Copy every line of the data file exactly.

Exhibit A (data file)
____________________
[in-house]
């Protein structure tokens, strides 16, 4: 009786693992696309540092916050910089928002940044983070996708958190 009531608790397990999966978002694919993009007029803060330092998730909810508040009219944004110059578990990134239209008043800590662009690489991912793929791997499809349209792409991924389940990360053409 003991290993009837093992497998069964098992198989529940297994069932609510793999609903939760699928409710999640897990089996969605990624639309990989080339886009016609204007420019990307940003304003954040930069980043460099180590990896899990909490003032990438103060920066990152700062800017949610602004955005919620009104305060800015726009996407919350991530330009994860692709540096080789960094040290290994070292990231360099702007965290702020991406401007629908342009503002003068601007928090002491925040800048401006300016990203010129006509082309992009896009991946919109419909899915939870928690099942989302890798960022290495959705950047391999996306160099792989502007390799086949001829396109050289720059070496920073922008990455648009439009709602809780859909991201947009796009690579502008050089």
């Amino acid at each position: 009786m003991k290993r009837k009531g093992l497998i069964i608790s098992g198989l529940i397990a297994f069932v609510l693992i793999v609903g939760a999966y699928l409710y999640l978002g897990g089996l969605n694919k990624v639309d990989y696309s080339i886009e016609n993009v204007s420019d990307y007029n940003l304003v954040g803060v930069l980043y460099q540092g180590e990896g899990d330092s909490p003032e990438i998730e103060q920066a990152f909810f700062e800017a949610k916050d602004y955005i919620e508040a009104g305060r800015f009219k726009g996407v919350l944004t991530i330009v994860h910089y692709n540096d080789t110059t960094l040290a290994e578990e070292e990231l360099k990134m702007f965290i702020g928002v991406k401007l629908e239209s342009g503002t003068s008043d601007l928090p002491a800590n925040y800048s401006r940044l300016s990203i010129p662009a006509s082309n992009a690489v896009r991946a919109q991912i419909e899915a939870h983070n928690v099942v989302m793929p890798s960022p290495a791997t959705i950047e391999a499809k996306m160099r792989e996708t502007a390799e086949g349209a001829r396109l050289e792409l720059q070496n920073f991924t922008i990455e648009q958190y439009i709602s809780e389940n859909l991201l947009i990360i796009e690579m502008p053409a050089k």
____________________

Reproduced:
[in-house]
């Protein structure tokens, strides 16, 4: 009786693992696309540092916050910089928002940044983070996708958190 009531608790397990999966978002694919993009007029803060330092998730909810508040009219944004110059578990990134239209008043800590662009690489991912793929791997499809349209792409991924389940990360053409 003991290993009837093992497998069964098992198989529940297994069932609510793999609903939760699928409710999640897990089996969605990624639309990989080339886009016609204007420019990307940003304003954040930069980043460099180590990896899990909490003032990438103060920066990152700062800017949610602004955005919620009104305060800015726009996407919350991530330009994860692709540096080789960094040290290994070292990231360099702007965290702020991406401007629908342009503002003068601007928090002491925040800048401006300016990203010129006509082309992009896009991946919109419909899915939870928690099942989302890798960022290495959705950047391999996306160099792989502007390799086949001829396109050289720059070496920073922008990455648009439009709602809780859909991201947009796009690579502008050089």
């Amino acid at each position: 009786m003991k290993r009837k009531g093992l497998i069964i608790s098992g198989l529940i397990a297994f069932v609510l693992i793999v609903g939760a999966y699928l409710y999640l978002g897990g089996l969605n694919k990624v639309d990989y696309s080339i886009e016609n993009v204007s420019d990307y007029n940003l304003v954040g803060v930069l980043y460099q540092g180590e990896g899990d330092s909490p003032e990438i998730e103060q920066a990152f909810f700062e800017a949610k916050d602004y955005i919620e508040a009104g305060r800015f009219k726009g996407v919350l944004t991530i330009v994860h910089y692709n540096d080789t110059t960094l040290a290994e578990e070292e990231l360099k990134m702007f965290i702020g928002v991406k401007l629908e239209s342009g503002t003068s008043d601007l928090p002491a800590n925040y800048s401006r940044l300016s990203i010129p662009a006509s082309n992009a690489v896009r991946a919109q991912i419909e899915a939870h983070n928690v099942v989302m793929p890798s960022p290495a791997t959705i950047e391999a499809k996306m160099r792989e996708t502007a390799e086949g349209a001829r396109l050289e792409l720059q070496n920073f991924t922008i990455e648009q958190y439009i709602s809780e389940n859909l991201l947009i990360i796009e690579m502008p053409a050089k």